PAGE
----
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riding in among them, exclaimed, “ What, ye dogs; when God has given you so glorious a victory, would you cut one another's throats about a prisoner?” at the same time aiming a blow at Sebastian, he brought him to the ground, while the rest dispatched him. In conformity to this relation, it is further said that Muley Hamet sent next day to the spot where th scene had passed, when one of the king's yalets discovered his master's body among the slain, and that others recognized it also by Yery probable marks; for it is allowed that his visage was too much disfigured to admit of çertain proofs. This body, however, was delivered up, and, being conveyed to the monastery of Belem, was interred among the princes of Portugal with all possible solemnity.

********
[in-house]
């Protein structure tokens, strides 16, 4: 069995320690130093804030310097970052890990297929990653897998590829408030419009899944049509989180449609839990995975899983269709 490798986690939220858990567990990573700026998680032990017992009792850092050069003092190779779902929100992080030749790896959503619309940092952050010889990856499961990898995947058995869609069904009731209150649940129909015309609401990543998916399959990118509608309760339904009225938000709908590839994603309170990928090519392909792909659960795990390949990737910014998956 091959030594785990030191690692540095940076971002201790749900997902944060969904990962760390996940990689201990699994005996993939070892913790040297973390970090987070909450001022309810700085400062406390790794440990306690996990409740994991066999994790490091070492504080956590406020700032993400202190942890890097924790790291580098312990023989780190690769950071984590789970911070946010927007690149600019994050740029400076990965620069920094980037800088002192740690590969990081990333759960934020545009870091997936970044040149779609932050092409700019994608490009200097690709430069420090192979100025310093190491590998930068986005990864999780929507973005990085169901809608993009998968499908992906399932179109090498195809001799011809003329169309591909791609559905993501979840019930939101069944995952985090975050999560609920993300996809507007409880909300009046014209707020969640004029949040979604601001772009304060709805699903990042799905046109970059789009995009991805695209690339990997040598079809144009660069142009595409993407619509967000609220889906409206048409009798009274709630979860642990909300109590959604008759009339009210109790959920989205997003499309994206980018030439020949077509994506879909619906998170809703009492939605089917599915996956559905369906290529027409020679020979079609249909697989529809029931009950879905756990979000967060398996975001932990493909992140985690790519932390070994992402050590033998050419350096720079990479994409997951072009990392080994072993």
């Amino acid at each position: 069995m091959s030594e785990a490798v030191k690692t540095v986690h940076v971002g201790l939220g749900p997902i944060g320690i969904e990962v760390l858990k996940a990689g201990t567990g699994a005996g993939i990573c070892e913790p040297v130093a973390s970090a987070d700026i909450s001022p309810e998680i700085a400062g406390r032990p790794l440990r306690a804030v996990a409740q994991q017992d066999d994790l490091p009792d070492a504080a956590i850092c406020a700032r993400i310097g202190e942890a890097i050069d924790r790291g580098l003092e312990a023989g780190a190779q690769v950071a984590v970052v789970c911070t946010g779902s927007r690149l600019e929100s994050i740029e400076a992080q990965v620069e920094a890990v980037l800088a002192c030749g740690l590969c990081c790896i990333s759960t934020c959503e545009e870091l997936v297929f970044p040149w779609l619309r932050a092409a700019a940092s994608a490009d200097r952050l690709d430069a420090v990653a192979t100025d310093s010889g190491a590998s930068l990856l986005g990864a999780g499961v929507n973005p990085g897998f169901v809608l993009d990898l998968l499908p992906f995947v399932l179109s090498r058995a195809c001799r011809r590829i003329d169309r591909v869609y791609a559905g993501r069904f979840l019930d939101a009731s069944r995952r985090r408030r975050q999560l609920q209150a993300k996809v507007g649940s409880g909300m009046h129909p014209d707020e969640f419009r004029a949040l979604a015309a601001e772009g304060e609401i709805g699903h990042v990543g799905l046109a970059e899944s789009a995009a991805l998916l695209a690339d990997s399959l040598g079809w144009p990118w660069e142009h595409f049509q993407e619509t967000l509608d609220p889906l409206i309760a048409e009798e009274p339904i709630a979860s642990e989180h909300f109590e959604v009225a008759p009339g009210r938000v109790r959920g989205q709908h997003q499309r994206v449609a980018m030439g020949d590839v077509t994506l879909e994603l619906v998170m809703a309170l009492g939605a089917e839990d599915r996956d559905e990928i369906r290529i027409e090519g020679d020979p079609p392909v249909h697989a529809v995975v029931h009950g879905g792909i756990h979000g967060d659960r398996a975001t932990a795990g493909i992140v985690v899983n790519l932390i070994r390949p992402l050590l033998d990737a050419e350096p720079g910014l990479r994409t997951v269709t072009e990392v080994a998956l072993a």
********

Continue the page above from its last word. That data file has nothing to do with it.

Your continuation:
The other most likely account is that of Louis Brito, a Portuguese nobleman, who, retiring from the scene of carnage with his colours wrapped round his body, was met by the king, who called out, “ Hold fast your colours, and let us die upon them.” The prince immediately rushed
among the Moors, and was taken. "Brito delivered him, but in the event was himself seized, together with the colours. While they were carrying him away, he observed Sebastian, who was not pursued. Don Louis de Lima deposed, likewise, that he met his majesty advancing towards the river, and this was the last time that he saw him.
These circumstances deserve to be recorded, because, about twenty years after this fatal day, a person appeared at Venice, who gave himself out to be Don Sebastian, and offered a very plausible account at least for his re-appearance.
He said, that after the battle he dragged himself from below the dead with which he was covered, and after wandering about some time in Africa, he returned to Portugal, and even entered his own palace, where shame prevented him from making himself known. Certain it is, this person had the gait, stature, gestures, and voice of Don Sebastian ; and, in confirmation of his identity, he shewed the scars of his wounds, and particularly those in his shoulder and over his eye.